To Live Amongst Wildness – Exploring Boundaries and Freedom in the Ochocos
Last summer, I found a low nest in the tree near staff packs. Glancing around to make sure everyone was okay, that no one needed me, I slowly, quietly, pulled the branch down to peek inside. Momma, or daddy bird, jumped and chirped nearby, anxious. My curiosity overcame my hesitation. Inside, three tiny, alien looking creatures, smaller than my pinky toe raised yellow yawning mouths, begging for food. Scattered fuzz, more like a boy’s first facial hair than like feathers, covered pink wrinkled skin. They were more fetus than bird. I returned the branch to its natural resting place. I didn’t want to risk scaring off the parents. These chicks would not survive.
At the time I was working in group 1, one of our adolescent boys’ groups, as a lead field guide. I wasn’t sure whether showing them the nest was a good idea. Members of the group were there to work on emotional literacy, social interaction, and boundaries. I wasn’t sure what kind of reaction they would have to the vulnerable life forms in the nest, but my desire to share the perhaps once-in-a-lifetime sight overtook my hesitation.
We instinctively hushed and moved slowly. Anxiety washed over me as the member of the group who struggled most with boundaries and respect cried out sharply, “Let me look!” But even he was able to pull the branch down, peer in and not let his curiosity, his impulsivity or his desire for power and control cause any damage to the baby birds. In that brief moment, we became stewards of the Ochocos, protectors of the thrushes and sparrows and bluebirds.
Wildness surrounds us: coyotes sing us to sleep, flickers alarm about a passing hawk, ravens call and chat. One morning, I awoke to the piercing cries of elk. Out of sight but close enough to hear the distinct textures of sound, two bull elk crashed into one another; cows cried out. I snuggled into my sleeping bag (wig); the sun already splayed across my face.
Our society often associates wildness with freedom, unpredictability, or acting “uncivilized.” Working in the ebb and flow of life and death, weather and seasons, though, I have witnessed an order in the wildness. I feel a storm brewing at times days in advance. We put on rain gear and string up the large tarp. If I’m looking where I’m walking, a wasp nest is easily spotted and avoided. We hang our food at night and sleep away from camp. Of course, if these precautions are not followed, there are natural consequences: Mice chew through spoons and ziplock bags. Improper layering results in cold bodies, cold feet. We only let these natural consequences play out when not dangerous. When they can happen, though, they are the most powerful teachers.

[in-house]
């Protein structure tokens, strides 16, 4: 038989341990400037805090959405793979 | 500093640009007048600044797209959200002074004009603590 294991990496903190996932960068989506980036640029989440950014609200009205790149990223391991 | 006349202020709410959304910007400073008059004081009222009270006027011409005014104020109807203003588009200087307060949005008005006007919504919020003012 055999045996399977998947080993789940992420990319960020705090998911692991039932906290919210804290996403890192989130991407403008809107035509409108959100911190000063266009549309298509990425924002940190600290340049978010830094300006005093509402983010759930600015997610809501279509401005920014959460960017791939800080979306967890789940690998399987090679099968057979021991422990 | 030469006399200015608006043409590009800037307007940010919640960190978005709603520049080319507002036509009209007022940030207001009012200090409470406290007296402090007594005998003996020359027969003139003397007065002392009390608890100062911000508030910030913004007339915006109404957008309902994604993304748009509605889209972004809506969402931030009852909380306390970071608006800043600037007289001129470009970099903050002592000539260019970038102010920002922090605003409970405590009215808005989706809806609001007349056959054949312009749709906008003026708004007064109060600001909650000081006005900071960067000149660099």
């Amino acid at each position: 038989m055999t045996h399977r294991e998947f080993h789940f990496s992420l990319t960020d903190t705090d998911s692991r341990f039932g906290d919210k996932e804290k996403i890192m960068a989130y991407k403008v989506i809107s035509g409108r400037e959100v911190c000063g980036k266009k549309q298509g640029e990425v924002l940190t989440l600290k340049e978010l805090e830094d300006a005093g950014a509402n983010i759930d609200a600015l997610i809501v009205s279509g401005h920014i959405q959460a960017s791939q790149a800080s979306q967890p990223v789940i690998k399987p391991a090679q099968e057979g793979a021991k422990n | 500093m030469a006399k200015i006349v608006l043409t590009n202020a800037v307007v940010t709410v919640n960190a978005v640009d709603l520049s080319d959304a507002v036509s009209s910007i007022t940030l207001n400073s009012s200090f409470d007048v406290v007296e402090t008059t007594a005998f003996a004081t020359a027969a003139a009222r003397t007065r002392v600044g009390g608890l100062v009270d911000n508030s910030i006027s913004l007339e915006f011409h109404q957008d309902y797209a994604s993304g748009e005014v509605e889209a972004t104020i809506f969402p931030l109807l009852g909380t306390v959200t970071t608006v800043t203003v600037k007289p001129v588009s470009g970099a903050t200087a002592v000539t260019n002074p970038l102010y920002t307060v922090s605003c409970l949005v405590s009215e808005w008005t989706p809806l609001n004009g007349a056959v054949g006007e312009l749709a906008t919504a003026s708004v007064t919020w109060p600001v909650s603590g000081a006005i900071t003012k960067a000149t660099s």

Two months after finding the bird nest with G1, I found another nest at a different staff tree. Something swung from a low branch. It drew me closer. A ball of feathers was still attached to an abandoned nest. What could have caused this? I looked into the ball of feathers, and there in the mess of old feathers and dried up grass were two small bird skulls. I jumped back. The baby bird skeletons continued to swing unceremoniously.
I checked in later that day, sharing my feelings of shock and grief with group 4, our adolescent girl’s group. Although we often find old sun-bleached skulls and skeletons, or fresh ones with bits of flesh still clinging to them, this particular experience affected me. Perhaps it was finding that earlier nest of living birds or wondering whether a staff team had scared away the parents of these dead birds. Whatever the cause, even I, someone who spends half of their life in the wilderness, am often floored by the imagery and stories I witness in the wild. Survival in the animal world is a series of consequences, patterns, balance. If an animal is not aware of its surroundings, respectful of its neighbors, humble; it, or its offspring, dies.
Being in the wild reminds me that every action I take has never ending ripples. One poorly placed backpack could be the difference between a nest of live chicks begging for food and dead chicks swinging in the wind. I am free to choose my actions, but I am never free from the consequences of my actions. While I may scrub the dirt out from under my fingernails every time I leave the field, I carry this knowledge of constant cause and effect, respect and boundaries with me. And, I think, our clients do, too.